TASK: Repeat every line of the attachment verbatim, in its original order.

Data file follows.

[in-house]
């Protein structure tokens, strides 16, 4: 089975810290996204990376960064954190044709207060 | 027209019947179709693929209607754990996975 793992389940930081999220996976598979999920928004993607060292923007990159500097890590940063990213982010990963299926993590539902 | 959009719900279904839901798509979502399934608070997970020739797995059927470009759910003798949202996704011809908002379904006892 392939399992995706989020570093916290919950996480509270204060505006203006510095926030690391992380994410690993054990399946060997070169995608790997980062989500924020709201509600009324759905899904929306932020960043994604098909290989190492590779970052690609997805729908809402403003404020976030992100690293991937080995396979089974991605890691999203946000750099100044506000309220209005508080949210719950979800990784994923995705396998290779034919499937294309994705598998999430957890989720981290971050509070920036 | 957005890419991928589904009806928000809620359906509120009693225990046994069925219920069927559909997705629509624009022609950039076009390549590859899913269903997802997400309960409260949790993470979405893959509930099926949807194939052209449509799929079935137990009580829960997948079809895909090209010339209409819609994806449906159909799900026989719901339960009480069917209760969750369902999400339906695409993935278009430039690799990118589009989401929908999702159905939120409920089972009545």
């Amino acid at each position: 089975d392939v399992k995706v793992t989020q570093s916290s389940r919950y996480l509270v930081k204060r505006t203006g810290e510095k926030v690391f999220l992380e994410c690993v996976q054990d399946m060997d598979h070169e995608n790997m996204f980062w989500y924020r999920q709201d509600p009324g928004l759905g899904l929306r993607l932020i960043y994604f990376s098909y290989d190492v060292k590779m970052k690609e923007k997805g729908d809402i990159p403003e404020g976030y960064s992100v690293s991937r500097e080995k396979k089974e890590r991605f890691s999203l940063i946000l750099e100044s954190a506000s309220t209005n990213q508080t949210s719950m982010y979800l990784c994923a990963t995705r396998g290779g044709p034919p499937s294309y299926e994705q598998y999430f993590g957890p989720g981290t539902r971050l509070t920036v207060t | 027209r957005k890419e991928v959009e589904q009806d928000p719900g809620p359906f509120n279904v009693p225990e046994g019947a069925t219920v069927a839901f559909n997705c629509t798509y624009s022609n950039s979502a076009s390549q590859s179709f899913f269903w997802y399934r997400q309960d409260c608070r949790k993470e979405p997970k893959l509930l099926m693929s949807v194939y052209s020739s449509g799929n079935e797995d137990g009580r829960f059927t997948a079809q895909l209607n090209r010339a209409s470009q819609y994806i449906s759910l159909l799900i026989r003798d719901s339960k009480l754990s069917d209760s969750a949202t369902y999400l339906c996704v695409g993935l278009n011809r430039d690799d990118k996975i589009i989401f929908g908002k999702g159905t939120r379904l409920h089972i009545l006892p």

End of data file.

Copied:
[in-house]
């Protein structure tokens, strides 16, 4: 089975810290996204990376960064954190044709207060 | 027209019947179709693929209607754990996975 793992389940930081999220996976598979999920928004993607060292923007990159500097890590940063990213982010990963299926993590539902 | 959009719900279904839901798509979502399934608070997970020739797995059927470009759910003798949202996704011809908002379904006892 392939399992995706989020570093916290919950996480509270204060505006203006510095926030690391992380994410690993054990399946060997070169995608790997980062989500924020709201509600009324759905899904929306932020960043994604098909290989190492590779970052690609997805729908809402403003404020976030992100690293991937080995396979089974991605890691999203946000750099100044506000309220209005508080949210719950979800990784994923995705396998290779034919499937294309994705598998999430957890989720981290971050509070920036 | 957005890419991928589904009806928000809620359906509120009693225990046994069925219920069927559909997705629509624009022609950039076009390549590859899913269903997802997400309960409260949790993470979405893959509930099926949807194939052209449509799929079935137990009580829960997948079809895909090209010339209409819609994806449906159909799900026989719901339960009480069917209760969750369902999400339906695409993935278009430039690799990118589009989401929908999702159905939120409920089972009545």
């Amino acid at each position: 089975d392939v399992k995706v793992t989020q570093s916290s389940r919950y996480l509270v930081k204060r505006t203006g810290e510095k926030v690391f999220l992380e994410c690993v996976q054990d399946m060997d598979h070169e995608n790997m996204f980062w989500y924020r999920q709201d509600p009324g928004l759905g899904l929306r993607l932020i960043y994604f990376s098909y290989d190492v060292k590779m970052k690609e923007k997805g729908d809402i990159p403003e404020g976030y960064s992100v690293s991937r500097e080995k396979k089974e890590r991605f890691s999203l940063i946000l750099e100044s954190a506000s309220t209005n990213q508080t949210s719950m982010y979800l990784c994923a990963t995705r396998g290779g044709p034919p499937s294309y299926e994705q598998y999430f993590g957890p989720g981290t539902r971050l509070t920036v207060t | 027209r957005k890419e991928v959009e589904q009806d928000p719900g809620p359906f509120n279904v009693p225990e046994g019947a069925t219920v069927a839901f559909n997705c629509t798509y624009s022609n950039s979502a076009s390549q590859s179709f899913f269903w997802y399934r997400q309960d409260c608070r949790k993470e979405p997970k893959l509930l099926m693929s949807v194939y052209s020739s449509g799929n079935e797995d137990g009580r829960f059927t997948a079809q895909l209607n090209r010339a209409s470009q819609y994806i449906s759910l159909l799900i026989r003798d719901s339960k009480l754990s069917d209760s969750a949202t369902y999400l339906c996704v695409g993935l278009n011809r430039d690799d990118k996975i589009i989401f929908g908002k999702g159905t939120r379904l409920h089972i009545l006892p």